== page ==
My congregation and I will be visiting with Zacchaeus this week. I’m not sure yet what’s going to surface. At the moment I’m pondering all the “stunners” in the text, including Jesus’ stunning act of grace and Zacchaeus’ stunning response: big-time repentance and big-time generosity. It makes the grace I try to offer seem pale and lukewarm, and the same thing when it comes to my own repentance. Here is a sermon I preached on this text in 2001. Perhaps it will contribute to the conversation as you and your congregation visit with Zacchaeus this year.
“I Must Stay at Your House Today”
A Sermon on Luke 19:1-10
It is hard to imagine any Jew choosing to work as a tax collector for the Roman government. But that is just what Zacchaeus, Matthew and many others did. Roman authorities decreed how much money was due. Then the collectors charged that to the people, plus extra to pay themselves—sometimes a LOT extra. That was how they made their living. The system was corrupt, and it bred resentment among the citizens. No group of people was hated more than tax collectors. It was bad enough to participate in the system. It was even worse to betray your own people for the oppressor.
It is hard to imagine Zacchaeus choosing to be a tax collector, but perhaps he didn’t have many options. The text makes a big deal of how small Zacchaeus was, how unusually small. It makes me wonder whether he had an illness, or injury, or genetic condition that prevented him from reaching a normal height. If so, and if people then were like they are now, he probably got worried over: “Oh, he’ll shoot up one of these days,” his concerned mother would say. Or worse, Zacchaeus got teased: “Hey, shorty!”
Perhaps Zacchaeus had physical limitations, or perhaps he was one of many sons in his family, and there wasn’t enough of the family business to go around. Maybe there wasn’t any place for him. All this is to say I wonder whether Zacchaeus had much choice in the matter. Maybe it was either tax collecting or begging. Take your pick.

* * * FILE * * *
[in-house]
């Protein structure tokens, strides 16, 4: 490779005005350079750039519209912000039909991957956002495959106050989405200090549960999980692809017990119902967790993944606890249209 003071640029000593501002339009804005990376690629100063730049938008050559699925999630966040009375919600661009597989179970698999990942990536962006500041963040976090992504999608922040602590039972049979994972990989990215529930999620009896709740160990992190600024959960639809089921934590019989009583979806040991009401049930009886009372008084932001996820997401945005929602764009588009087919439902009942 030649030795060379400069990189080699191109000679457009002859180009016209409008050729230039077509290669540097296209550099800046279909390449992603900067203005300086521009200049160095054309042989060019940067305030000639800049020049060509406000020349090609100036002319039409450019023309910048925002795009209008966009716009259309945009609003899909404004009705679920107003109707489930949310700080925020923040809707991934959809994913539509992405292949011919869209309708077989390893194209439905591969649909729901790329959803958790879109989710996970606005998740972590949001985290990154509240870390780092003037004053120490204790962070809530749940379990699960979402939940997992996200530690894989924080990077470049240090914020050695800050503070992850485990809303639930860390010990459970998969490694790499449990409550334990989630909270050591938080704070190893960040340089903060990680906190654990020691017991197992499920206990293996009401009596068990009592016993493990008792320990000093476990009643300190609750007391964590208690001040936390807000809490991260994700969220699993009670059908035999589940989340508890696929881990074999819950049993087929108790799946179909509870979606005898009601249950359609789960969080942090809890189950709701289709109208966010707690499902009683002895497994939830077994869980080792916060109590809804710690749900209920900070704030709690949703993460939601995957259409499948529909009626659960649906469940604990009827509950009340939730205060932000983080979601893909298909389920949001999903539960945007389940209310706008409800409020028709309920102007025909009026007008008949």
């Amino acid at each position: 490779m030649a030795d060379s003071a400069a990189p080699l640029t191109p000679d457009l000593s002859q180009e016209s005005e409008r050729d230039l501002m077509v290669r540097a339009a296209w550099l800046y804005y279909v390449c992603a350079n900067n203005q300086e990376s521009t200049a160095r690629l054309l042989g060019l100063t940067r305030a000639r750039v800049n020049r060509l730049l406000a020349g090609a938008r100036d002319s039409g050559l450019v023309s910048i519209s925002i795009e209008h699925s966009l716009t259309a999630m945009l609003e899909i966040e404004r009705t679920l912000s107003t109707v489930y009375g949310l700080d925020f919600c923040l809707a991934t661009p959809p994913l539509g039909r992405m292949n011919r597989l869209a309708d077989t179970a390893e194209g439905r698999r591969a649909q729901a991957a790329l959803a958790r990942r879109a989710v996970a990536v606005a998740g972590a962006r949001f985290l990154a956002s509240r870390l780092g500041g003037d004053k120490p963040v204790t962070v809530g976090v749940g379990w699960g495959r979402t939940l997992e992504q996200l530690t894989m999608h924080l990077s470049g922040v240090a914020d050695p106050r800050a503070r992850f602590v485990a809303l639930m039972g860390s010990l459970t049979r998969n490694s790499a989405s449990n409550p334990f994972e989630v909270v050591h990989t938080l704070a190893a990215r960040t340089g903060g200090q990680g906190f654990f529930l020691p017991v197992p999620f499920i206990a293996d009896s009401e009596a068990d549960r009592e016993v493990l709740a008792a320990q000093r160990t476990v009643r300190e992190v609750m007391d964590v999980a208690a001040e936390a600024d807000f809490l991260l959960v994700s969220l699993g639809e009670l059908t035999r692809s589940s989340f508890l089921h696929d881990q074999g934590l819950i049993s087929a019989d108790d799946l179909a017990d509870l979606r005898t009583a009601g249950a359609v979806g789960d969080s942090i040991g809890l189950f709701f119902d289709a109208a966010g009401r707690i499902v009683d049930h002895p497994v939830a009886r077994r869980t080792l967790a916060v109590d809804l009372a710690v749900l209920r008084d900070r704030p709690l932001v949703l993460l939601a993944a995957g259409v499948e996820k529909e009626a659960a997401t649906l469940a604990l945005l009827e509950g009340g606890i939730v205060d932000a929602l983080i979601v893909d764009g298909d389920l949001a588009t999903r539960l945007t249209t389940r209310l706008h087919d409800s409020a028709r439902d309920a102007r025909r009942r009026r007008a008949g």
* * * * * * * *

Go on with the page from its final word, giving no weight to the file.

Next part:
Zacchaeus had done well at it, made it big in that way at least. The result was that his physical needs were more than met, and his family’s needs, if he had one. But the result was also isolation. Zacchaeus was of little account in the neighbors’ eyes. They had no use for him. If they saw him coming down the street, they crossed over to the other side. Zacchaeus had certainly made a living, but he hadn’t made a life. There’s a difference.
And that’s what Zacchaeus had in common with the first rich man we read about this morning, the one who knew his life was missing something. Making a good living, making money, is not the same thing as making a life. Maybe that was one reason Zacchaeus was more than mildly curious about Jesus. Did he know that Jesus had another tax collector, Matthew, for a disciple? Had he heard Jesus’ parable about the Pharisee and the tax collector? Word of Jesus’ healing the blind man outside the Jericho City limits had surely reached Zacchaeus. Who wouldn’t want to see the healer?
Maybe Zacchaeus was glad to hear that Jesus was near because Jesus had a reputation of being kind to sinners, kindness being something Zacchaeus rarely experienced. Whatever it was—a hurt, a void in his life, a need—something made Zacchaeus so eager to see Jesus that he became as a child. He hitched up his robes and ran ahead of the crowd, then climbed a tree to get a better view. Perhaps the sycamore branches held children already.
Sometimes people seek Jesus for obvious reasons. Illness or catastrophe knocks their legs out from under them. What are they going to stand on now? On September 11 tragedy on a massive scale drove seekers to houses of worship all across this land. The need is deep and searing, undeniable, un-hideable.
Yet often the need is hidden. Life goes on as normal on the outside, but inside there is loneliness, emptiness, sorrow that never goes away. Appropriate guilt over the very real wrongs we have done. And shame. So many people are ashamed of who they are, ashamed of their bodies, and ashamed of their weaknesses. Countless people are oppressed with the feeling of never, ever being able to measure up. They see themselves the way the town saw Zacchaeus. Small. Of no account. Trash.
The world is full of little people, of little stature in the world’s eyes: the poor, the sick, the feeble, the troubled.
The town of Jericho received Jesus like a celebrity. Everybody wanted to get a glimpse of him. What an honor it would be to get close to Jesus. He might heal some more people. Maybe he would stop to dine with the mayor and the leaders of the synagogue.